Indian man with Australian citizen wife and daughter denied Partner Visa for failing to meet ‘Character Test’

The Tribunal concluded that if Mr Kambli is not granted a Partner Visa, his relationship with the child will remain as it is and they can meet in India and electronically.

The Administrative Appeals Tribunal (AAT) has upheld the Australian Minister for Immigration, Citizenship and Multicultural Affairs (Migration) decision to not grant a Partner Visa to an Indian national who did not pass the character test.

In a recent decision, AAT said the refusal was due to the partner’s substantial criminal record in the US:

The Applicant’s visa application was refused under section 501 (1) of the Act on the basis that he did not pass the character test (“the Decision”).

Ms Sawant, an Australian resident based in Adelaide, had applied for a spouse visa for her 48-year-old husband Mr Kambli who is currently based in India.

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Earlier on 25 November 2022, the Immigration Minister refused the application under section 501 (1) of the Immigration Act because he did not pass the character test.

On 20 March 2023, the Tribunal was alerted to the fact that the application initially lodged with the Tribunal, named Mr Kambli as the applicant. Ms Sawant then appealed against the minister’s decision at the AAT naming herself as the applicant.

The Tribunal heard that Mr Kambli had a substantial criminal record in the US and was charged with various crimes, including Domestic Battery and Battery in 2004. It noted:

“The Applicant quite properly concedes that he does not pass the character test. The issue before the Tribunal is therefore whether the discretion should be exercised to refuse to grant his visa application pursuant to s 501 (1) of the Act. In doing so, the Tribunal must have regard to Direction 99.”

The Tribunal was told that Mr Kambli had pleaded guilty to Domestic Battery and was sentenced to 365 days imprisonment. Further, after serving 16 days sentence, the remaining 349 days were suspended with Mr Kambli being placed on probation. Later, a US court also ordered Manish to leave the country. However, this decision was stayed and Mr Kambli left the country voluntarily.

Mr Kambli told the Tribunal through an affidavit and gave evidence by Microsoft Teams from India that he wanted to make amends:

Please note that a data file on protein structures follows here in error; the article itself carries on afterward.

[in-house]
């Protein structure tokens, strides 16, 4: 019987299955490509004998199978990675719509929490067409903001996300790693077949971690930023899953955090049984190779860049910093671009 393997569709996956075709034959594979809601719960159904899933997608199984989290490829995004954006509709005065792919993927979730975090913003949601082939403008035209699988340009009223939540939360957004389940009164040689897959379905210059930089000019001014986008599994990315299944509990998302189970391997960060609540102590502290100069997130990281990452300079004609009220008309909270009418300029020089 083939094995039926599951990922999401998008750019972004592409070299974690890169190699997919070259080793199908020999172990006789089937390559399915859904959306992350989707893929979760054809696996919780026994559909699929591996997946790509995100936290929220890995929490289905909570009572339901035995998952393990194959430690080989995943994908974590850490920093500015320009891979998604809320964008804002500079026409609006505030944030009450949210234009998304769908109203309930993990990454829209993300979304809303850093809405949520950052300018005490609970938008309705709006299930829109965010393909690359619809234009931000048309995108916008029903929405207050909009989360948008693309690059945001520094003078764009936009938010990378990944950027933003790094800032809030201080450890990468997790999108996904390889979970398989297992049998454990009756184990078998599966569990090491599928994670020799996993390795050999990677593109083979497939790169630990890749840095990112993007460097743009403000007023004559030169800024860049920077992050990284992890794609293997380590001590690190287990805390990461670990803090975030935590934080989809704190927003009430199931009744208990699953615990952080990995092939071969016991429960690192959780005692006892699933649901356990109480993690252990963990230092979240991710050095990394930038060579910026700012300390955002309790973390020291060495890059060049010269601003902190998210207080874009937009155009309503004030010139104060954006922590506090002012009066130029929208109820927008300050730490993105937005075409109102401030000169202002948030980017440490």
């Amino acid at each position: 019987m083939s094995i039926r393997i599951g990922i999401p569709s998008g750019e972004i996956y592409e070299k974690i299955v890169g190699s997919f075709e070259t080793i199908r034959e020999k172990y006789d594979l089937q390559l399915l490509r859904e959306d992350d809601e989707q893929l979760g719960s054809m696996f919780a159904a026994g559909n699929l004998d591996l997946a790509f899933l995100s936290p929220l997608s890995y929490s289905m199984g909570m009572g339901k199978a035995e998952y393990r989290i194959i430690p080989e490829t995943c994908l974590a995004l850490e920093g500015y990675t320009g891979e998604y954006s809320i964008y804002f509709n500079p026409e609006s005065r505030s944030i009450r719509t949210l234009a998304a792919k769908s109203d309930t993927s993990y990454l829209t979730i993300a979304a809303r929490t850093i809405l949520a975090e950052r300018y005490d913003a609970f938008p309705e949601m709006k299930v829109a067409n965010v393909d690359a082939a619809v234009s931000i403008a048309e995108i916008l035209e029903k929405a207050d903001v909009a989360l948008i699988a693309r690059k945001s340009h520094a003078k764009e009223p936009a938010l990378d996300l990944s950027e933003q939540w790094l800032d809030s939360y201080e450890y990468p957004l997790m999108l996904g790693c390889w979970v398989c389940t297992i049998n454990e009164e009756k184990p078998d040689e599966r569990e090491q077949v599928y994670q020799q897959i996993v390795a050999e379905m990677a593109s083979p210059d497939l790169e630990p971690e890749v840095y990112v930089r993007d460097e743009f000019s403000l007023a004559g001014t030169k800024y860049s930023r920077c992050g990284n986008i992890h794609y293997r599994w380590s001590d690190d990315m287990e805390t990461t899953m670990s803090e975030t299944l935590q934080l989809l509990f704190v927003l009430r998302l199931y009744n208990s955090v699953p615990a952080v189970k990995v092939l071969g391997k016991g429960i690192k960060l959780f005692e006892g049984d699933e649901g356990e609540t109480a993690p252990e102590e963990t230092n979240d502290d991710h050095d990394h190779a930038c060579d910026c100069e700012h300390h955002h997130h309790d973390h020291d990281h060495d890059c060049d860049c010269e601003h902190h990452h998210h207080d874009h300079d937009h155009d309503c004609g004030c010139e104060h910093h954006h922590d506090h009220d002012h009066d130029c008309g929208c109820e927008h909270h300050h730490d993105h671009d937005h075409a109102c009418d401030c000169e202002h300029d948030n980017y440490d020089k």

“Due to the nature of the trouble that I had found myself in while in the USA, I knew that I could not go on like this and decided that I needed to address my problems and seek help for my addiction and alcohol dependency.”

Mr Kambli added:

“Once back in my home country of India, I admitted myself to Muktangan Rehabilitation Centre on 26 September 2012. I completed five weeks of treatment and rehabilitation on 29 October 2012.”

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Mr Kambli said he has abstained from alcohol since 2015 and was never charged with “intimate partner violence”.

Senior Member J. Rau SC noted for the Tribunal:

“Despite the Applicant’s earlier attempt to characterise the offending as minor, it is now clear that it was both family violence as defined and serious. The applicant kicked his then-wife, Ms KA. He entered a plea of guilty on the facts set out by the Court. The applicant’s lack of transparency about this offending, as set out above, is concerning. This offending is very serious.”

Mr Rau added in his decision:

“The Applicant has been sentenced to several terms of imprisonment. He has served a number of brief periods in prison or Immigration detention. This is indicative of a pattern of offending.”

The Tribunal was updated that Ms Sawant is Mr Kambli’s third wife, and they now have a daughter who is an Australian citizen.

Nita also told the Tribunal that she required Mr Kambli’s assistance “to adequately care for her teenage daughter and to manage her work/life balance in Australia.”

Mr Rau accepted that it would be in the child’s interest if the father, Mr Kambli, is in Australia but added that the Australian community expects non-citizens to obey Australian laws while in Australia.

He said:

“I should consider whether the Applicant has breached, or whether there is an unacceptable risk that he would breach, this expectation by engaging in serious conduct.”

The Tribunal concluded that if Mr Kambli is not granted a Partner Visa, his relationship with the child will remain as it is and they can meet in India and electronically. He, therefore, ruled in favour of refusing to grant Ms Sawant’s visa application.